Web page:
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Olive Oil Renders Fine Dust Harmless

Olive oil appears to be able to protect blood vessels from the harmful effects of particulate matter and air pollution, thereby preventing cardiovascular problems. In a study, American scientists found that olive oil protected the test subjects from the usual consequences of environmental oxidative stress and can thus contribute to the prevention of heart problems and arteriosclerosis.

Air pollution damages the cardiovascular system

Free radicals are aggressive molecules that can attack every single cell and lead to so-called oxidative stress.

The damage caused by the free radicals could not be more diverse: Oxidative stress increases the risk of various diseases, including cardiovascular problems and cancer. Not even the genetic material in the cells is safe from free radicals.

A large part of the oxidative stress that we are exposed to every day comes from the air: fine dust enters the body through polluted breathing air and weakens the endothelial function, among other things.

The inner wall of the blood vessels is called the endothelium. Their pathological change plays a role in the development of high blood pressure and arteriosclerosis, for example.

Some foods contain antioxidants – substances that render free radicals harmless. These include polyphenols and vitamins C and E.

Olive oil has an antioxidant effect

One food that has long been known for its antioxidant properties is olive oil. Krill oil, OPC, and astaxanthin are also considered effective helpers in fighting free radicals.

The team around Dr. Haiyan Tong of the United States Environmental Protection Agency (US Environmental Protection Agency) now investigated to what extent olive and fish oils can actually prevent the effects of oxidative stress on the endothelium.

To do this, they divided 42 healthy adult study participants into three groups.

One group was supplemented with three grams of olive oil daily for four weeks, and another group took the same amount of fish oil. The third and last was the control group, these participants received no supplementation.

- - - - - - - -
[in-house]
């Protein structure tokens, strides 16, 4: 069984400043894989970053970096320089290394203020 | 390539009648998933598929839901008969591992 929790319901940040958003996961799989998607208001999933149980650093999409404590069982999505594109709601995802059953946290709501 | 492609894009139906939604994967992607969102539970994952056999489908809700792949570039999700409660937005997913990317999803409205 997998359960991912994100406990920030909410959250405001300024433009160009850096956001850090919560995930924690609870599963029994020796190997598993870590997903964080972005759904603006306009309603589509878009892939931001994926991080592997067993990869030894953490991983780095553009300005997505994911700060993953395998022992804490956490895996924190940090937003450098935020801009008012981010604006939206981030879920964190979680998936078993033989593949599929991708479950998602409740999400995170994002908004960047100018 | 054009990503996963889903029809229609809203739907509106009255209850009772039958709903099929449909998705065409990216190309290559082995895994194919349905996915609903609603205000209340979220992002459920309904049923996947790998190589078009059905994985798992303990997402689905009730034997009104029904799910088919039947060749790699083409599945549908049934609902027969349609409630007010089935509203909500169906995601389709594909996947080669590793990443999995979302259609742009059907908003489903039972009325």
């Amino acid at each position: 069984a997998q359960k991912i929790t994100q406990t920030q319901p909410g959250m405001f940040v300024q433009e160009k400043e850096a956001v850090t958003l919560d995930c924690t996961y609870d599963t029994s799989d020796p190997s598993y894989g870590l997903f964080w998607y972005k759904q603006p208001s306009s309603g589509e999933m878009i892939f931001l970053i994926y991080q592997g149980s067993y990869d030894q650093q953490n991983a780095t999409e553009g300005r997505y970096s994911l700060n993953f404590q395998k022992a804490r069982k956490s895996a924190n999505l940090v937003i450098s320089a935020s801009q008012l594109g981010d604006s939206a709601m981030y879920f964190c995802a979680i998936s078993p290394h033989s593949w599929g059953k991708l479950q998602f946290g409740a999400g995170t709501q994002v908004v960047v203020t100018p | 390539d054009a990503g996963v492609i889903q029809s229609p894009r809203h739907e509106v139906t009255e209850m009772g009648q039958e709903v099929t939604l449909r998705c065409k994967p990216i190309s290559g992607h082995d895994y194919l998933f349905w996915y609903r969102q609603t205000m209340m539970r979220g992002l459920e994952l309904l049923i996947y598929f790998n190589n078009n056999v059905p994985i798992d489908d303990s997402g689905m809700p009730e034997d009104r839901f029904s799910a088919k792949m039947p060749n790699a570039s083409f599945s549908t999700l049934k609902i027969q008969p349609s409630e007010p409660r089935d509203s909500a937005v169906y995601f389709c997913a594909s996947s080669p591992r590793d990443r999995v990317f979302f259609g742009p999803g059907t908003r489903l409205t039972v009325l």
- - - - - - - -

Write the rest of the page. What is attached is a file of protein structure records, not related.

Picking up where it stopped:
Olive oil against fine dust pollution

At the end of the four weeks, the participants were exposed to air mixed with free radicals – i.e. fine dust – in a controlled test chamber.

The scientists then checked the blood values ​​of the participants. With the help of an ultrasound device, they also examined the endothelial function of the test subjects.

Immediately after exposure to the polluted air, the blood vessels of the participants who had not received any supplements or fish oil were only able to adjust to the blood flow to a limited extent. This effect was much weaker in those who received olive oil supplementation.

According to the blood analysis, olive oil was also able to significantly reduce the risk of thrombosis. Fish oil, on the other hand, had no effect at all.

Olive oil prevents stroke

In addition, olive oil also helps prevent stroke, according to a 2011 study of French seniors.

Over 7,500 participants informed Dr. Cécilia Samieri and her team from the Université Bordeaux and the French research institute Institut national de la santé et de la recherche médicale about their olive oil consumption.

The scientists followed the study participants for five years. They found that the risk of stroke decreased by forty percent when participants regularly used olive oil in both cooking and salad dressings.

Olive oil inhibits inflammatory genes

A possible explanation for the beneficial effects of olive oil on human health was provided by Francisco Perez-Jimenez and his colleagues from Spain’s Universidad de Córdoba.

They found that olive oil altered the activity of 98 genes in patients with metabolic syndrome. This also included various genes that promote inflammatory processes in the body and thus increase the risk of cardiovascular diseases, among other things.

In order to benefit as much as possible from the positive effects of olive oil, you should make sure that you buy high-quality virgin or extra-virgin olive oil from organic farming.

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Written by Bella Adams

I'm a professionally-trained, executive chef with over ten years in Restaurant Culinary and hospitality management. Experienced in specialized diets, including Vegetarian, Vegan, Raw foods, whole food, plant-based, allergy-friendly, farm-to-table, and more. Outside of the kitchen, I write about lifestyle factors that impact well-being.

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